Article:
By Dylan Deprey
It was almost like déjà vu for Rosie (Mama Rose) Caradine-Lewis as she sat listening to a presentation at the Wisconsin African American Women’s Center. The PowerPoint playing at the front of the room read, “Lead-Free Water.” After having fought the lead paint industry back in the late seventies and early eighties, she said that she would hop back in the ring for a second round.
“After all the work we went through, all the paperwork and going to court. We worked really hard and to see this just makes me want to go in a hole, but I’m not I’m going to fight,” Caradine-Lewis said.
In the fight for clean drinking water, the Freshwater for Life Action Coalition (FLAC) held its first town hall meeting Aug. 18. The meeting was a way to reach out to the community, and educate those who might have lead service lines buried beneath their house.
FLAC was created ten months ago to bring awareness to the dangers of the 70,000 lead lateral pipes providing water to households across the city. The coalition did extensive research and investigating to arm those with the knowledge of how to deal with lead contaminated water.
Robert Miranda, FLAC member, said that most of the lead pipes are located on primarily the North and South sides of Milwaukee in older stock homes.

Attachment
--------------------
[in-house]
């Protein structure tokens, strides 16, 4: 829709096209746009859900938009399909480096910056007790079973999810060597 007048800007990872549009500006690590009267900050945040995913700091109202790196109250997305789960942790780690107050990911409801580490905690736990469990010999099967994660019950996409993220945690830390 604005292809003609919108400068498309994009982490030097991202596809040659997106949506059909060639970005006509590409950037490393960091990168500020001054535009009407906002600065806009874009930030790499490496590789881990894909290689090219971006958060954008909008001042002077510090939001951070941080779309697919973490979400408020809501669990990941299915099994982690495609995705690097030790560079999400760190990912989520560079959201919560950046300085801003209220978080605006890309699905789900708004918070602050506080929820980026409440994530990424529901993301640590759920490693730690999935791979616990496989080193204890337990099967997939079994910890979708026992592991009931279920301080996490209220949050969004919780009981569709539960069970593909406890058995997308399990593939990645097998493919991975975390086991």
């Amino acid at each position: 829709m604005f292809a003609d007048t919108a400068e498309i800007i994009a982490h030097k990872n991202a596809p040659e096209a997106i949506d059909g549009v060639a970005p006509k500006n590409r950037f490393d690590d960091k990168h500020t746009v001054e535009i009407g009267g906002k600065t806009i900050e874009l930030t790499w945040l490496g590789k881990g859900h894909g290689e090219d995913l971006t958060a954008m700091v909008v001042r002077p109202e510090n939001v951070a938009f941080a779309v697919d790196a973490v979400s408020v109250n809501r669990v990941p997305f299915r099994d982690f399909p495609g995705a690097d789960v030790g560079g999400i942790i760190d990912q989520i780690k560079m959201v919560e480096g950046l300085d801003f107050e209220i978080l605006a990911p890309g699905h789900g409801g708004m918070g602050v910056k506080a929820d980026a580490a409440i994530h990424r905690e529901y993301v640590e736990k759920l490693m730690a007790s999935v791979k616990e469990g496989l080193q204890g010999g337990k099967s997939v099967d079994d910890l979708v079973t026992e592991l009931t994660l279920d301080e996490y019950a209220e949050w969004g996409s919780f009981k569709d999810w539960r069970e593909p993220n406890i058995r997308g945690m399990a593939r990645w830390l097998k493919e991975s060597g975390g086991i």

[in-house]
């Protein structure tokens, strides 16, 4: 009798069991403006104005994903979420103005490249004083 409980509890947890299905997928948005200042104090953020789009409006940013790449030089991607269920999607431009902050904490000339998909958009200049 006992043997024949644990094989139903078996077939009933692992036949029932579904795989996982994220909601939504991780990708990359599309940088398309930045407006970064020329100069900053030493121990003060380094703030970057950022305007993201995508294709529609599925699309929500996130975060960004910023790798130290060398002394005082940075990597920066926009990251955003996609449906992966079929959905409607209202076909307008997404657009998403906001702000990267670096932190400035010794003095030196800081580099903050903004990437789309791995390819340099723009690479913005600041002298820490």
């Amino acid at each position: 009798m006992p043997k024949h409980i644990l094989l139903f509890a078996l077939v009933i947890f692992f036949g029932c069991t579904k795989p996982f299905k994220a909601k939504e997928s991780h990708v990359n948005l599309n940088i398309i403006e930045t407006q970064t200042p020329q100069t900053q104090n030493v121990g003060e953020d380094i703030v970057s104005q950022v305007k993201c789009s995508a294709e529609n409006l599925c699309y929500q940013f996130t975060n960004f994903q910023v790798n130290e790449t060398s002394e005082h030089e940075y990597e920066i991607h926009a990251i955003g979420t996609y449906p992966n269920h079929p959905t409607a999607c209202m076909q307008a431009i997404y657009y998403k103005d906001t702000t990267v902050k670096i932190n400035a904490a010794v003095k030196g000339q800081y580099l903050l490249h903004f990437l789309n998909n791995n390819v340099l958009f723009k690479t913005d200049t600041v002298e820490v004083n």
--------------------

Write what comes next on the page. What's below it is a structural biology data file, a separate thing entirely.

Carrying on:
Miranda explained the linear process of water from lake to faucet. Water is pumped from the bottom of Lake Michigan. Then Milwaukee Water Works sends the water to Linnwood Water Treatment Plant. After going through reverse osmosis and distillation processes it is sent through pipes to a water main where the water is still clean. Once the water leaves the main and flows through the lead lateral pipes connecting the house to the water main, the glass of ice water is contaminated.
Miranda also mentioned how the city put their service line replacement project to a halt back in January 2016. The problem with the lead service lines was that half of the line belonged the city and the other to the homeowner. What the city had been doing was replacing their “half” of the pipe with copper pipe.
The first problem was that by disturbing the pipes, phosphorous gas added to coat the pipes lead is left useless when it is shaken. The second issue is that when copper and lead react they create a volatile battery.
“Partial service lines are not the answer. Lead should not be an issue for our families, it’s poisonous to our children, toxic to our water, and the whole thing needs to be replaced,” Miranda said.
Lead water contamination comes with great costs: physically and financially. A lateral service line replacement in Milwaukee costs around $10,000. FLAC as well as other elected officials in the audience mentioned working on trying to receive grants and potentially work out a budget to help with the cost of the replacement.
Dr. Patricia McManus, FLAC coalition member, said that reports back in the nineties showed that kids who had experienced high amounts of lead showed high irritability, lower IQ, and can even more prone to violence.
Infants and children are the most at-risk because lead is a neurotoxin. So, when a newborn drinks formula mixed with contaminated water it is also ingesting toxins that are poisonous and destructive to nervous tissue in the brain. This can cause brain disorders.
“The key thing is, there is no safe level of lead, to me its insane to say ‘well if you are lower then this amount you are fine,” McManus said.